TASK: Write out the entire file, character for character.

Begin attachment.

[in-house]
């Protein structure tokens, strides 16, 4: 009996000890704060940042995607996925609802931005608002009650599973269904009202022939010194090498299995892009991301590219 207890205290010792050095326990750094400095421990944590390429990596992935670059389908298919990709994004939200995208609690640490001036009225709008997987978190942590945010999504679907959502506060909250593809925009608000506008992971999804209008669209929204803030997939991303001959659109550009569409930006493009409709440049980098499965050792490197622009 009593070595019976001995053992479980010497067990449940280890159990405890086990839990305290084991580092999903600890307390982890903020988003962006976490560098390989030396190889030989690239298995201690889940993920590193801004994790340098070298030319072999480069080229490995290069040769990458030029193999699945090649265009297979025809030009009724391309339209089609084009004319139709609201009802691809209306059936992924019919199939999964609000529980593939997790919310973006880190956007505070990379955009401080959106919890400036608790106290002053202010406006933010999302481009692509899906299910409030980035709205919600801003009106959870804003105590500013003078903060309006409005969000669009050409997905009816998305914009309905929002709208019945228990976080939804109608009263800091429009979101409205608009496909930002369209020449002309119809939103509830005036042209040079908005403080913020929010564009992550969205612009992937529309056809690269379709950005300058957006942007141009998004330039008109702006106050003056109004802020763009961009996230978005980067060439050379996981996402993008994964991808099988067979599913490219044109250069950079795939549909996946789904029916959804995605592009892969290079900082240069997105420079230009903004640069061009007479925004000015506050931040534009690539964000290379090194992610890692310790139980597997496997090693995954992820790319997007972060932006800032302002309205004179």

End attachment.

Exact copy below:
[in-house]
């Protein structure tokens, strides 16, 4: 009996000890704060940042995607996925609802931005608002009650599973269904009202022939010194090498299995892009991301590219 207890205290010792050095326990750094400095421990944590390429990596992935670059389908298919990709994004939200995208609690640490001036009225709008997987978190942590945010999504679907959502506060909250593809925009608000506008992971999804209008669209929204803030997939991303001959659109550009569409930006493009409709440049980098499965050792490197622009 009593070595019976001995053992479980010497067990449940280890159990405890086990839990305290084991580092999903600890307390982890903020988003962006976490560098390989030396190889030989690239298995201690889940993920590193801004994790340098070298030319072999480069080229490995290069040769990458030029193999699945090649265009297979025809030009009724391309339209089609084009004319139709609201009802691809209306059936992924019919199939999964609000529980593939997790919310973006880190956007505070990379955009401080959106919890400036608790106290002053202010406006933010999302481009692509899906299910409030980035709205919600801003009106959870804003105590500013003078903060309006409005969000669009050409997905009816998305914009309905929002709208019945228990976080939804109608009263800091429009979101409205608009496909930002369209020449002309119809939103509830005036042209040079908005403080913020929010564009992550969205612009992937529309056809690269379709950005300058957006942007141009998004330039008109702006106050003056109004802020763009961009996230978005980067060439050379996981996402993008994964991808099988067979599913490219044109250069950079795939549909996946789904029916959804995605592009892969290079900082240069997105420079230009903004640069061009007479925004000015506050931040534009690539964000290379090194992610890692310790139980597997496997090693995954992820790319997007972060932006800032302002309205004179």